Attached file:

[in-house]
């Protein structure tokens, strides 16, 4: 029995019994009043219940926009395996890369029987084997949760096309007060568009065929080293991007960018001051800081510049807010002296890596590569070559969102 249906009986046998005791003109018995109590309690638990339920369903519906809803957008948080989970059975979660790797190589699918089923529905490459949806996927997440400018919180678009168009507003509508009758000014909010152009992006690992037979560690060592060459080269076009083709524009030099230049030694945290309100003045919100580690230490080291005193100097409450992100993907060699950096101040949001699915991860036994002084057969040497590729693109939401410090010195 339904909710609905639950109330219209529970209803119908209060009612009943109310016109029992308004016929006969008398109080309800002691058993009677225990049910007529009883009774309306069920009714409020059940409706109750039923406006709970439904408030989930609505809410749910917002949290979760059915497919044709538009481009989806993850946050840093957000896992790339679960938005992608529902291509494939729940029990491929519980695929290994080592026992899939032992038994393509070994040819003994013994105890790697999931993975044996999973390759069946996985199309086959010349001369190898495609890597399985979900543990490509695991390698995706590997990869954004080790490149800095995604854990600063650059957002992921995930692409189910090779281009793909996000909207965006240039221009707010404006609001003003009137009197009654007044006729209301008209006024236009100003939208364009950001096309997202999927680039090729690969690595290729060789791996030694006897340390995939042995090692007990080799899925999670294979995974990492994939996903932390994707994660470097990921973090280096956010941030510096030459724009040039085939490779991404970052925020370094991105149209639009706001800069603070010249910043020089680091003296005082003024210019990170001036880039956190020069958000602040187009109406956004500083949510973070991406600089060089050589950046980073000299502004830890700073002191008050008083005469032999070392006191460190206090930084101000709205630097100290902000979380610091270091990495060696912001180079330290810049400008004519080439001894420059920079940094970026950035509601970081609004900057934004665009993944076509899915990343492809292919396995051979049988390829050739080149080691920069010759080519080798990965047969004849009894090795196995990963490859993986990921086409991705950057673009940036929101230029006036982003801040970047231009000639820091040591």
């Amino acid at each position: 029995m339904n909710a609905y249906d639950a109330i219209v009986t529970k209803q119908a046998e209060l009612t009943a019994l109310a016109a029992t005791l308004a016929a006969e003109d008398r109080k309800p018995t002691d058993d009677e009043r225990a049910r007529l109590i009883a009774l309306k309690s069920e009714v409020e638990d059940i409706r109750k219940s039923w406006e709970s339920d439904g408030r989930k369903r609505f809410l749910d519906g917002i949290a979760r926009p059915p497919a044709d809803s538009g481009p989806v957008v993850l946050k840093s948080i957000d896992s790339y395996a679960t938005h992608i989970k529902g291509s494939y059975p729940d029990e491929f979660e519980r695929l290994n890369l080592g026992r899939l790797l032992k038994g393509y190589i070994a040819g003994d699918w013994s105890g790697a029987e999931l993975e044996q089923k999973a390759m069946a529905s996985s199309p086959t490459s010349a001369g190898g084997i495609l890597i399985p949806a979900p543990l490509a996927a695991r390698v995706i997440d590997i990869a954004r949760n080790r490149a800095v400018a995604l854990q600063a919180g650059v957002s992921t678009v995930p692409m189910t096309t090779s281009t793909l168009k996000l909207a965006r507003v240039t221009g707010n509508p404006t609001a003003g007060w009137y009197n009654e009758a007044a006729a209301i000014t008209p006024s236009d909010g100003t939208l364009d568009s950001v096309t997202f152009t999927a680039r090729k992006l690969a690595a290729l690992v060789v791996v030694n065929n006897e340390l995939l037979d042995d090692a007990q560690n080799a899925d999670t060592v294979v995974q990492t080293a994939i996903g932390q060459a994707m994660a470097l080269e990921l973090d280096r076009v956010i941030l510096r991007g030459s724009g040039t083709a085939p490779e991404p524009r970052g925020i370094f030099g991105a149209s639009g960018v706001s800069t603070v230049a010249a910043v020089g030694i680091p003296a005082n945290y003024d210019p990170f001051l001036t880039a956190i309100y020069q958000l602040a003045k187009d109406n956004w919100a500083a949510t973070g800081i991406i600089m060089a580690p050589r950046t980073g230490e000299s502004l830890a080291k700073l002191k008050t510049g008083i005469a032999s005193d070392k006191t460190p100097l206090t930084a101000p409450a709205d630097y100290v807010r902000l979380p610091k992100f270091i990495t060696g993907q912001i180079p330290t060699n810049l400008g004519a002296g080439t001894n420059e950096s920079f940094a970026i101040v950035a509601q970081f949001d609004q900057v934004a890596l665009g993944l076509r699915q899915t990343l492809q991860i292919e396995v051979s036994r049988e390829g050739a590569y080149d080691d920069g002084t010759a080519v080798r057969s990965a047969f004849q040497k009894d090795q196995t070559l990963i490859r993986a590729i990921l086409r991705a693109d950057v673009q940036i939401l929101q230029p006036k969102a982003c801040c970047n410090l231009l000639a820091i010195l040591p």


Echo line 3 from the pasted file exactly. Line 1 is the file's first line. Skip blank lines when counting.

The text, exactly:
């Amino acid at each position: 029995m339904n909710a609905y249906d639950a109330i219209v009986t529970k209803q119908a046998e209060l009612t009943a019994l109310a016109a029992t005791l308004a016929a006969e003109d008398r109080k309800p018995t002691d058993d009677e009043r225990a049910r007529l109590i009883a009774l309306k309690s069920e009714v409020e638990d059940i409706r109750k219940s039923w406006e709970s339920d439904g408030r989930k369903r609505f809410l749910d519906g917002i949290a979760r926009p059915p497919a044709d809803s538009g481009p989806v957008v993850l946050k840093s948080i957000d896992s790339y395996a679960t938005h992608i989970k529902g291509s494939y059975p729940d029990e491929f979660e519980r695929l290994n890369l080592g026992r899939l790797l032992k038994g393509y190589i070994a040819g003994d699918w013994s105890g790697a029987e999931l993975e044996q089923k999973a390759m069946a529905s996985s199309p086959t490459s010349a001369g190898g084997i495609l890597i399985p949806a979900p543990l490509a996927a695991r390698v995706i997440d590997i990869a954004r949760n080790r490149a800095v400018a995604l854990q600063a919180g650059v957002s992921t678009v995930p692409m189910t096309t090779s281009t793909l168009k996000l909207a965006r507003v240039t221009g707010n509508p404006t609001a003003g007060w009137y009197n009654e009758a007044a006729a209301i000014t008209p006024s236009d909010g100003t939208l364009d568009s950001v096309t997202f152009t999927a680039r090729k992006l690969a690595a290729l690992v060789v791996v030694n065929n006897e340390l995939l037979d042995d090692a007990q560690n080799a899925d999670t060592v294979v995974q990492t080293a994939i996903g932390q060459a994707m994660a470097l080269e990921l973090d280096r076009v956010i941030l510096r991007g030459s724009g040039t083709a085939p490779e991404p524009r970052g925020i370094f030099g991105a149209s639009g960018v706001s800069t603070v230049a010249a910043v020089g030694i680091p003296a005082n945290y003024d210019p990170f001051l001036t880039a956190i309100y020069q958000l602040a003045k187009d109406n956004w919100a500083a949510t973070g800081i991406i600089m060089a580690p050589r950046t980073g230490e000299s502004l830890a080291k700073l002191k008050t510049g008083i005469a032999s005193d070392k006191t460190p100097l206090t930084a101000p409450a709205d630097y100290v807010r902000l979380p610091k992100f270091i990495t060696g993907q912001i180079p330290t060699n810049l400008g004519a002296g080439t001894n420059e950096s920079f940094a970026i101040v950035a509601q970081f949001d609004q900057v934004a890596l665009g993944l076509r699915q899915t990343l492809q991860i292919e396995v051979s036994r049988e390829g050739a590569y080149d080691d920069g002084t010759a080519v080798r057969s990965a047969f004849q040497k009894d090795q196995t070559l990963i490859r993986a590729i990921l086409r991705a693109d950057v673009q940036i939401l929101q230029p006036k969102a982003c801040c970047n410090l231009l000639a820091i010195l040591p």